Combining Colors with AlphaComposite

As we’ve just seen, antialiasing works by drawing with translucent colors at the edges of a shape. But what exactly does it mean to draw with a translucent color? Take another look at Figure 12-9, or, better yet, run the example using the GraphicsExampleFrame program, so you can see the example in full color. When you draw with a translucent color, whatever color is below it “shows through.” In Figure 12-9, the background gray colors show through the pure translucent red and blue colors, resulting in reddish and bluish grays. At the hardware level, of course, there is no such thing as a translucent color; drawing with a translucent color is simulated by combining the drawing color with the existing color beneath it.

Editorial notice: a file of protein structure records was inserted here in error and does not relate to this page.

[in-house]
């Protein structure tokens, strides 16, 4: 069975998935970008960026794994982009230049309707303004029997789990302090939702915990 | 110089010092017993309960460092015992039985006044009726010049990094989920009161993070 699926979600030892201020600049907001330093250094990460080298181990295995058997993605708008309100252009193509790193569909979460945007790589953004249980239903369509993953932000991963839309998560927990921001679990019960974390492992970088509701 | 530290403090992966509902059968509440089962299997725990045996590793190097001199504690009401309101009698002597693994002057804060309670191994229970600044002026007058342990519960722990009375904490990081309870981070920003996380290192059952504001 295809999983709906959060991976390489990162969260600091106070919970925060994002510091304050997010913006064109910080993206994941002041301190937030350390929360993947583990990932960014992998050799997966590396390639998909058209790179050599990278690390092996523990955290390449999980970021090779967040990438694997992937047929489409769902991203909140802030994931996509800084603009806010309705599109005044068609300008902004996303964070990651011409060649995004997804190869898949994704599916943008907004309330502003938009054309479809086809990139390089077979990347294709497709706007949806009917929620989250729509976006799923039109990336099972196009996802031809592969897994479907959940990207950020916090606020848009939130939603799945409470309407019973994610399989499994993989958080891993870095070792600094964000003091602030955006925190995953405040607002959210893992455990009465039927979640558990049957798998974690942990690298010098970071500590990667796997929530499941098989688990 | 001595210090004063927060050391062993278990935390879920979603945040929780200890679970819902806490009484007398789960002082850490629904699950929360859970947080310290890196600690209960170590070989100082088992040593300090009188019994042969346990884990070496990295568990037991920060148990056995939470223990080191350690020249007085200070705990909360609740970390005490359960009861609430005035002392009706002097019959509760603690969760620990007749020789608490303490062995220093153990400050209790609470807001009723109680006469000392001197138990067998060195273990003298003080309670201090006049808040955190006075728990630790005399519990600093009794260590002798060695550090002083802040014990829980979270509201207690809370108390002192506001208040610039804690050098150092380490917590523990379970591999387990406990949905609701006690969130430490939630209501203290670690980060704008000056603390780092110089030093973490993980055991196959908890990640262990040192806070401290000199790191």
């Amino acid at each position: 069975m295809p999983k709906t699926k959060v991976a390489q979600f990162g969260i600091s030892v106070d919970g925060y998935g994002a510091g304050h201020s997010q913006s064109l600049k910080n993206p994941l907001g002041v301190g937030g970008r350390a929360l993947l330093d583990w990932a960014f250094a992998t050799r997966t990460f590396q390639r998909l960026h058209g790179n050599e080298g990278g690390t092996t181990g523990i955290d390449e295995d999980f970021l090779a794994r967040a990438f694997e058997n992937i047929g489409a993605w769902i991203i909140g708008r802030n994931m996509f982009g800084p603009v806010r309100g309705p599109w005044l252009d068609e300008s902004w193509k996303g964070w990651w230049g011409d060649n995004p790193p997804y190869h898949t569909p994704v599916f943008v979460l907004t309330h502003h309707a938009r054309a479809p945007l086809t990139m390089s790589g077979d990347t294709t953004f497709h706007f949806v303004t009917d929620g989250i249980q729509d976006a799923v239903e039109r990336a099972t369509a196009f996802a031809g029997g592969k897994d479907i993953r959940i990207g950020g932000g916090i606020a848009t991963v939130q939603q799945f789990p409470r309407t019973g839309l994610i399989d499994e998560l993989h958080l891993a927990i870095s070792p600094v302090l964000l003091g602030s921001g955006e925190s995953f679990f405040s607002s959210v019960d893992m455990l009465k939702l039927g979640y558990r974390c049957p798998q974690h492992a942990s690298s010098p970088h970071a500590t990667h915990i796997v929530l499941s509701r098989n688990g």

Combining colors in this way is called compositing and is the job of the Composite interface. You can pass a Composite object to the setComposite( ) method of a Graphics2D object to tell it how to combine a drawing color (the source color) with the colors that are already on the drawing surface (the destination colors). Java 2D defines one implementation of the Composite interface, AlphaComposite, that combines colors based on their alpha transparency values.

The default AlphaComposite object used by Graphics2D is sufficient for most drawing, so you don’t often need to create AlphaComposite objects. Still, there are interesting effects you can achieve with AlphaComposite. Example 12-12 demonstrates these effects (and an unrelated ...

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